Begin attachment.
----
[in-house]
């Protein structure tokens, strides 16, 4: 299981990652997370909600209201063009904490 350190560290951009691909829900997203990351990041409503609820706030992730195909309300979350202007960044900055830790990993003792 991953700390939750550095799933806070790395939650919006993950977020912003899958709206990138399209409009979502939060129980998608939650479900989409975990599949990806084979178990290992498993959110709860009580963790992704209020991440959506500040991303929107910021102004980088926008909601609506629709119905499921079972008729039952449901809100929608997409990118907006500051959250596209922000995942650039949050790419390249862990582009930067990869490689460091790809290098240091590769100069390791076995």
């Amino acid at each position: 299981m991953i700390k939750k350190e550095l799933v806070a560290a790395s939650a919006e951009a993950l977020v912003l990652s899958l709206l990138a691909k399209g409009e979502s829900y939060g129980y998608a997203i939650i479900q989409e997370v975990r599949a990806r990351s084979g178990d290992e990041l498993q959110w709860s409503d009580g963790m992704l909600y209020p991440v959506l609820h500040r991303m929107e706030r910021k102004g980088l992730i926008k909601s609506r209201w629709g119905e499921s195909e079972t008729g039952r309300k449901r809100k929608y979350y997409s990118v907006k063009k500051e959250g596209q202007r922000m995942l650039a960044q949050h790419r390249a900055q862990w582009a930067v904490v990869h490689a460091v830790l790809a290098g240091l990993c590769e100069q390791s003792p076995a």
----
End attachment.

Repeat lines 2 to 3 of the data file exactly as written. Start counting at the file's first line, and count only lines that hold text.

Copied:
């Protein structure tokens, strides 16, 4: 299981990652997370909600209201063009904490 350190560290951009691909829900997203990351990041409503609820706030992730195909309300979350202007960044900055830790990993003792 991953700390939750550095799933806070790395939650919006993950977020912003899958709206990138399209409009979502939060129980998608939650479900989409975990599949990806084979178990290992498993959110709860009580963790992704209020991440959506500040991303929107910021102004980088926008909601609506629709119905499921079972008729039952449901809100929608997409990118907006500051959250596209922000995942650039949050790419390249862990582009930067990869490689460091790809290098240091590769100069390791076995």
């Amino acid at each position: 299981m991953i700390k939750k350190e550095l799933v806070a560290a790395s939650a919006e951009a993950l977020v912003l990652s899958l709206l990138a691909k399209g409009e979502s829900y939060g129980y998608a997203i939650i479900q989409e997370v975990r599949a990806r990351s084979g178990d290992e990041l498993q959110w709860s409503d009580g963790m992704l909600y209020p991440v959506l609820h500040r991303m929107e706030r910021k102004g980088l992730i926008k909601s609506r209201w629709g119905e499921s195909e079972t008729g039952r309300k449901r809100k929608y979350y997409s990118v907006k063009k500051e959250g596209q202007r922000m995942l650039a960044q949050h790419r390249a900055q862990w582009a930067v904490v990869h490689a460091v830790l790809a290098g240091l990993c590769e100069q390791s003792p076995a």